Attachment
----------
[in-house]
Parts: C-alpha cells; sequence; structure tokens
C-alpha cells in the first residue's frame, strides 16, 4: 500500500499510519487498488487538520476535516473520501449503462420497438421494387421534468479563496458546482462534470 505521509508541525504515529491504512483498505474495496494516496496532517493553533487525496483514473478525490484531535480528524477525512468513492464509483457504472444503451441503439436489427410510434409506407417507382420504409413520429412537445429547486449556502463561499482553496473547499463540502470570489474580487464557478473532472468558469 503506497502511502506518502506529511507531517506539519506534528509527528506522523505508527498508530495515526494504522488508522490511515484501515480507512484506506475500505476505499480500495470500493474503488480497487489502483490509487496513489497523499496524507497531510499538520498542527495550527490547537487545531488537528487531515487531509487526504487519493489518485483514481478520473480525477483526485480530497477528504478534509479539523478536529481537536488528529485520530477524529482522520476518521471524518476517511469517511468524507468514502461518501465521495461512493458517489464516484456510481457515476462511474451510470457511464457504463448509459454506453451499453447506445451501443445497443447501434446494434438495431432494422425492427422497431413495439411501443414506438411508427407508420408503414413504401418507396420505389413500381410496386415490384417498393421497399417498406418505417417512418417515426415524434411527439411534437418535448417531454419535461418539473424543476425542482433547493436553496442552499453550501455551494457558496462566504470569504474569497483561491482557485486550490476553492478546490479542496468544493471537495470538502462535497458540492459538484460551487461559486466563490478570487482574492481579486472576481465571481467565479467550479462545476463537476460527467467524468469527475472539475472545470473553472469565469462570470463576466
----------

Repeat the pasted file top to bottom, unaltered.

[in-house]
Parts: C-alpha cells; sequence; structure tokens
C-alpha cells in the first residue's frame, strides 16, 4: 500500500499510519487498488487538520476535516473520501449503462420497438421494387421534468479563496458546482462534470 505521509508541525504515529491504512483498505474495496494516496496532517493553533487525496483514473478525490484531535480528524477525512468513492464509483457504472444503451441503439436489427410510434409506407417507382420504409413520429412537445429547486449556502463561499482553496473547499463540502470570489474580487464557478473532472468558469 503506497502511502506518502506529511507531517506539519506534528509527528506522523505508527498508530495515526494504522488508522490511515484501515480507512484506506475500505476505499480500495470500493474503488480497487489502483490509487496513489497523499496524507497531510499538520498542527495550527490547537487545531488537528487531515487531509487526504487519493489518485483514481478520473480525477483526485480530497477528504478534509479539523478536529481537536488528529485520530477524529482522520476518521471524518476517511469517511468524507468514502461518501465521495461512493458517489464516484456510481457515476462511474451510470457511464457504463448509459454506453451499453447506445451501443445497443447501434446494434438495431432494422425492427422497431413495439411501443414506438411508427407508420408503414413504401418507396420505389413500381410496386415490384417498393421497399417498406418505417417512418417515426415524434411527439411534437418535448417531454419535461418539473424543476425542482433547493436553496442552499453550501455551494457558496462566504470569504474569497483561491482557485486550490476553492478546490479542496468544493471537495470538502462535497458540492459538484460551487461559486466563490478570487482574492481579486472576481465571481467565479467550479462545476463537476460527467467524468469527475472539475472545470473553472469565469462570470463576466